Maia Ervin’s mission is to create safe spaces for young Black artists to meet, brainstorm and celebrate their art and voices, in hopes she can inspire others her age to fight for their beliefs.
“Words to me are super important,” she told In The Know. “When people think of activists, people think of protests and they think of signing petitions and all those things are great — but for me, my voice has been the biggest thing that has helped me make change.”
The 24-year-old, Queens-born activist serves as Chief of Staff for a youth brand marketing consulting agency called JUV Consulting, which was founded in 2016 to “bring awareness to brands about how they’re portraying certain communities.”
“A lot of the people that work at JUV are activists themselves,” she said. “Being around those people that share the same motivation and share the same drive to make change in the world is super empowering.”
Ervin explained that after moving to a predominantly white Pennsylvania suburb from New York following the loss of her stepdad to gun violence, she began experiencing a lot of “microaggressions” at the hands of her peers.
“Backhanded compliments, like, ‘You’re pretty for a Black girl,'” she described. “I knew it felt wrong, like, this is a compliment, but it feels kind of off. But I didn’t really have the language or the knowledge to be like, ‘Hey, this is wrong.'”
Amid her struggles with social injustice, Ervin enrolled at Washington & Jefferson College, about 30 miles south of Pittsburgh, where a racially motivated incident — in which her senior government president posted a culturally inappropriate Snapchat — prompted her to speak out.
Ervin was spurred to write about the Snapchat incident in a 2017 Public Source article after she found herself questioning how the school could “push” for students to “feel at home” on a campus where “a good portion of students feel uncomfortable and unwelcome and othered.”
The activist wrote at the time that “these types of situations” were so frequent on her predominantly white campus that she initially “felt nothing” upon receiving the Snapchat.
Her article ended up going viral and being read across campus — and her words apparently resonated with others.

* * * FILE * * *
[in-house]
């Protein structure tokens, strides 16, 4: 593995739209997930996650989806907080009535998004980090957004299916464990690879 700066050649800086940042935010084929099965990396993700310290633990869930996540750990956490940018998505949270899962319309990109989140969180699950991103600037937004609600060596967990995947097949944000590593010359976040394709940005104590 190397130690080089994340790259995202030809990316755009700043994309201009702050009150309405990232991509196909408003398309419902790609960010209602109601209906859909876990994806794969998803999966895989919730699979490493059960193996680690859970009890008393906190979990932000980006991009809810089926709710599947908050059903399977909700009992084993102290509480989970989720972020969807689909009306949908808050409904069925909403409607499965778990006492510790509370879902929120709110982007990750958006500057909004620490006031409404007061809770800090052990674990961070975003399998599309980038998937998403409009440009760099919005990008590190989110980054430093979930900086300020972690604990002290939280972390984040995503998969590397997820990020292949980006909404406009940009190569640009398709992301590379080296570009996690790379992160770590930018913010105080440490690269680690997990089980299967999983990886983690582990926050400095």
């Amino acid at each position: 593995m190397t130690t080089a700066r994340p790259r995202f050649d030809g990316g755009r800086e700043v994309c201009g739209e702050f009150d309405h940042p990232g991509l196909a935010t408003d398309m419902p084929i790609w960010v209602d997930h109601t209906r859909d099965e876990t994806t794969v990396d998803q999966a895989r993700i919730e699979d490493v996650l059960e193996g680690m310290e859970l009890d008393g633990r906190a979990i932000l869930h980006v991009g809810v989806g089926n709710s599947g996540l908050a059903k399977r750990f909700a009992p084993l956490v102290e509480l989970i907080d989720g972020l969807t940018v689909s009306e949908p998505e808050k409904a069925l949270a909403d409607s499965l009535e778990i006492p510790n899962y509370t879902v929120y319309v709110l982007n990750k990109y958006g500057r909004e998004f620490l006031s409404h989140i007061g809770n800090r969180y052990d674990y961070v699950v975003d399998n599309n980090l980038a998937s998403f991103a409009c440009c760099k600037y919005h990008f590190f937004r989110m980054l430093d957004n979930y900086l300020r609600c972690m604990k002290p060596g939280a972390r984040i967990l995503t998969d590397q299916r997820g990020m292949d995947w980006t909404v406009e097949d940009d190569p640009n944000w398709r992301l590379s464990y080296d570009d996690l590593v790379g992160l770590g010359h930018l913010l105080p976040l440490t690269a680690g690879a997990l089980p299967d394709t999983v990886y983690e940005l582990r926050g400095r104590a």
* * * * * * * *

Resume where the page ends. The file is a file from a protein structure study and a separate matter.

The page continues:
“I had a lot of Black alumni from my school reach out and was like, ‘Keep fighting,'” Ervin recalled. “I had trans people connect with me, which was wild to me because I never thought I could reach a different community in that way. Once I saw the amount of people that actually read it, that actually talked about it, I realized that my voice can bring awareness to issues that I care about.”
Ervin was involved with Cafe Open Mic at the time as a social media manager. The welcoming and “open-arms” group for creatives helped push her out of her comfort zone to write her successful article.
“I wouldn’t have been able to go semi-viral if I didn’t have people in my corner pushing me to write that article,” she recalled.
Ervin ultimately says through her words, her writings and her podcast — where she shares personal experiences and discusses issues like body shaming, LGBTQIA+ rights and gun violence — she hopes to pay it forward and inspire other young creatives to challenge the status quo.
“It doesn’t have to be speaking out all the time,” she said. “It can be simple actions. I want to see people empowered to fight for issues that they believe in.”
“Every generation’s youth fought to make change. I don’t want to take that away from other generations,” she continued. “The difference with Gen Z is that it’s not about bringing a seat up to the table — it’s about flipping the damn table. If structures aren’t working for us, we’re not going to do it. We’re going to find something else, where everybody can properly have a seat.”
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